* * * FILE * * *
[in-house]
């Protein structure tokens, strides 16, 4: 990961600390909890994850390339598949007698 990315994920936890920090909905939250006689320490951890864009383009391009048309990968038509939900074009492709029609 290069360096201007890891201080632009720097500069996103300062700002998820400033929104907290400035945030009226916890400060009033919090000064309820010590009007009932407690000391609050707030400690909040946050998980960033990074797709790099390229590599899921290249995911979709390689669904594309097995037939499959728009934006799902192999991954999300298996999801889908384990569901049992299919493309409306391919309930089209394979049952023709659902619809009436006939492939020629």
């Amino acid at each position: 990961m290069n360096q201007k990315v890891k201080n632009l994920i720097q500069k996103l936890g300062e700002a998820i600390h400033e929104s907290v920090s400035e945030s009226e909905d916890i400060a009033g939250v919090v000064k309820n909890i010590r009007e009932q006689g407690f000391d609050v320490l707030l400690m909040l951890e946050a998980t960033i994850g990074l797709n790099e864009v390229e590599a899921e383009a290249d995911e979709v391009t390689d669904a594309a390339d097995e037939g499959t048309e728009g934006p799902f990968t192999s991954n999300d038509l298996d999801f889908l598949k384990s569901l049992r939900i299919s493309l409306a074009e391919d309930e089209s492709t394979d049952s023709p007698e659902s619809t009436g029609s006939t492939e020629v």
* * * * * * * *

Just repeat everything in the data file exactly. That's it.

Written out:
[in-house]
């Protein structure tokens, strides 16, 4: 990961600390909890994850390339598949007698 990315994920936890920090909905939250006689320490951890864009383009391009048309990968038509939900074009492709029609 290069360096201007890891201080632009720097500069996103300062700002998820400033929104907290400035945030009226916890400060009033919090000064309820010590009007009932407690000391609050707030400690909040946050998980960033990074797709790099390229590599899921290249995911979709390689669904594309097995037939499959728009934006799902192999991954999300298996999801889908384990569901049992299919493309409306391919309930089209394979049952023709659902619809009436006939492939020629």
């Amino acid at each position: 990961m290069n360096q201007k990315v890891k201080n632009l994920i720097q500069k996103l936890g300062e700002a998820i600390h400033e929104s907290v920090s400035e945030s009226e909905d916890i400060a009033g939250v919090v000064k309820n909890i010590r009007e009932q006689g407690f000391d609050v320490l707030l400690m909040l951890e946050a998980t960033i994850g990074l797709n790099e864009v390229e590599a899921e383009a290249d995911e979709v391009t390689d669904a594309a390339d097995e037939g499959t048309e728009g934006p799902f990968t192999s991954n999300d038509l298996d999801f889908l598949k384990s569901l049992r939900i299919s493309l409306a074009e391919d309930e089209s492709t394979d049952s023709p007698e659902s619809t009436g029609s006939t492939e020629v």